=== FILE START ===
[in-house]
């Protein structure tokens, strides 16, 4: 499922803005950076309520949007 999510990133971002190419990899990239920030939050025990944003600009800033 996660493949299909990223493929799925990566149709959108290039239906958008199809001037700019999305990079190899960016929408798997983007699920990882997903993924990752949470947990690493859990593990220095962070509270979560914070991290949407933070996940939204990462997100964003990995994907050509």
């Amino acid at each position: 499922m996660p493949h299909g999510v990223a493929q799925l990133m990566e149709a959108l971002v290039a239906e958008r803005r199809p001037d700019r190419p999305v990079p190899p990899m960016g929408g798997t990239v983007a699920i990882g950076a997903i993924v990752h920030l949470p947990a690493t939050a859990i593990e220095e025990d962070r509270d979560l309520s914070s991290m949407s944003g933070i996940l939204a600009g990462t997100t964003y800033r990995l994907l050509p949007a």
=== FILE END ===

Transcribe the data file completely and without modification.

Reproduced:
[in-house]
């Protein structure tokens, strides 16, 4: 499922803005950076309520949007 999510990133971002190419990899990239920030939050025990944003600009800033 996660493949299909990223493929799925990566149709959108290039239906958008199809001037700019999305990079190899960016929408798997983007699920990882997903993924990752949470947990690493859990593990220095962070509270979560914070991290949407933070996940939204990462997100964003990995994907050509």
């Amino acid at each position: 499922m996660p493949h299909g999510v990223a493929q799925l990133m990566e149709a959108l971002v290039a239906e958008r803005r199809p001037d700019r190419p999305v990079p190899p990899m960016g929408g798997t990239v983007a699920i990882g950076a997903i993924v990752h920030l949470p947990a690493t939050a859990i593990e220095e025990d962070r509270d979560l309520s914070s991290m949407s944003g933070i996940l939204a600009g990462t997100t964003y800033r990995l994907l050509p949007a």